I have the hands of a great grandmother from years of neglect, so I thought that perhaps this year I’d start taking a little better care of them:) One of the solutions for that was to always be prepared with some sort of hand cream in my purse and at my desk (where I spend much of my time:) So I purchased a travel tin of Nivea hand creme probably about two months ago to keep at my desk. The tin lasts a pretty long time and today I noticed that they were running a promotion which was printed inside of the lid.

deleting pages

The promotion looks like a contest to win tickets to see singer Rihanna. I know that Rihanna is still on tour, so I thought there was a chance that the promotion was still running although I bought the creme over at least eight weeks ago. There’s a page url and a code for entering the contest but when you go to the page there is a dreaded “Error” page. Ugh!!!

nivea error page

This is because they deleted the page on their website, probably when the promotion was over. This is a HUGE mistake primarily because the goal of any business owner should be to keep the visitor on your site and once Google/Bing indexes your page there’s always a chance that it can be found organically through a search much less through any offline promotions that you may be running.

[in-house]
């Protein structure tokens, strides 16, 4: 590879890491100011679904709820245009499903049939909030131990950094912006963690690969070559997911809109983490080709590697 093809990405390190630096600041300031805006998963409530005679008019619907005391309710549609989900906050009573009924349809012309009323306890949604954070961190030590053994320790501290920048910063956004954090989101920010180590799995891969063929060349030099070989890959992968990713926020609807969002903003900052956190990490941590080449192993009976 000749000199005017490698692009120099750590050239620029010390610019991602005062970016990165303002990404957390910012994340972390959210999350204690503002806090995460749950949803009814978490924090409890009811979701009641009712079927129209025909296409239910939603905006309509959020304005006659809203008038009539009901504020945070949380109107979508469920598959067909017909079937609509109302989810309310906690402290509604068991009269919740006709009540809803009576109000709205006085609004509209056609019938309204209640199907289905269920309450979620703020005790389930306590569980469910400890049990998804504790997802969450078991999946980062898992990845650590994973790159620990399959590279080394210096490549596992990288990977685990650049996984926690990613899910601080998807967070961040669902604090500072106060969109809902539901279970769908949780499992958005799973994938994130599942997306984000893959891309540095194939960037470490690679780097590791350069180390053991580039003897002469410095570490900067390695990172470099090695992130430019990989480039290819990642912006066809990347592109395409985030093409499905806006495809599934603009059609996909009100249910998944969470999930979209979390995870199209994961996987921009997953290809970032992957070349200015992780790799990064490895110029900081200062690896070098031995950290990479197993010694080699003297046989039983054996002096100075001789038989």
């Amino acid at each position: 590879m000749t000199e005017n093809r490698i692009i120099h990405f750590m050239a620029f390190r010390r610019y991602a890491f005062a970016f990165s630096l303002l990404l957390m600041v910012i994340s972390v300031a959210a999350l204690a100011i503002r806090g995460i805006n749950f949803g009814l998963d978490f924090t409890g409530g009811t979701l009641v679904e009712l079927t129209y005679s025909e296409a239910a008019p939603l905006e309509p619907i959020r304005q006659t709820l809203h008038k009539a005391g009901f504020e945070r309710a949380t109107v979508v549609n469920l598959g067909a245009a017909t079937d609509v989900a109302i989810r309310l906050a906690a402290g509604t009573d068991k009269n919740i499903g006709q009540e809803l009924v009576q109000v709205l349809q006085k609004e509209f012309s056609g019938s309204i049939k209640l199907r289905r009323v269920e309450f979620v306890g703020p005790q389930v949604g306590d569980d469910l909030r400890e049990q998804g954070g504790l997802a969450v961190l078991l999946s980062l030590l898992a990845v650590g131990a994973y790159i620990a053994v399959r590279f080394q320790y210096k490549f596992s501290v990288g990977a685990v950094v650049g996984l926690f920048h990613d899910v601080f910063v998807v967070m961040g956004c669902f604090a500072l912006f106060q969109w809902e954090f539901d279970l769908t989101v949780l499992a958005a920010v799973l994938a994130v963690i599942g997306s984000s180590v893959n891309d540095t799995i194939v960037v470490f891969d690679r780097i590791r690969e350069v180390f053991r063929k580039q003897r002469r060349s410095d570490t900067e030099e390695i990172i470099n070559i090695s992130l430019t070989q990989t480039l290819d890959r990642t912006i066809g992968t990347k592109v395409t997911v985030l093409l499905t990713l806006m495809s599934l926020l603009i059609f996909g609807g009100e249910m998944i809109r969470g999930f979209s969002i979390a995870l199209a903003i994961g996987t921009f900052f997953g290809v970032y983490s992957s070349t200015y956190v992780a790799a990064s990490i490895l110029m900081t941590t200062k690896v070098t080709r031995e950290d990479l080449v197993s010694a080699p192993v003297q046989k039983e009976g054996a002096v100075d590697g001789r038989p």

Let’s repeat that. The goal of any business owner with a website is to…

Keep the visitor on your site

Coming to an error page written in German from a company that distributes in Connecticut and which I purchased in Pennsylvania is not good business. Honestly it turned me off. So what could they have done differently? A few things. And they can all easily apply to our own businesses.

Change The Copy

1. If you run a promotion on your site which is time sensitive, when it’s over you should still KEEP the page up but change the copy on the page. Let visitors know that you were running the promotion but that it’s over. Announce the winner on that page. I’m pretty sure there are legalities around just that. Nivea doesn’t tell us anything about the promotion or if it even existed because we are sent to a generic error page.

Create A Special Page

2. If you are an entrepreneur who typically runs promotions, perhaps they are weekly or monthly, then it makes sense to create a CONTEST or PROMOTIONS page on your website and the copy for that page changes as your promotion changes. If you want to create separate pages for each promotion for SEO purposes, then you can set up your contest or promotions page and then send folks to various optimized pages for each specific promotion. Either way you choose to do it — all of those pages need to stay up live on your site.

Forward The Page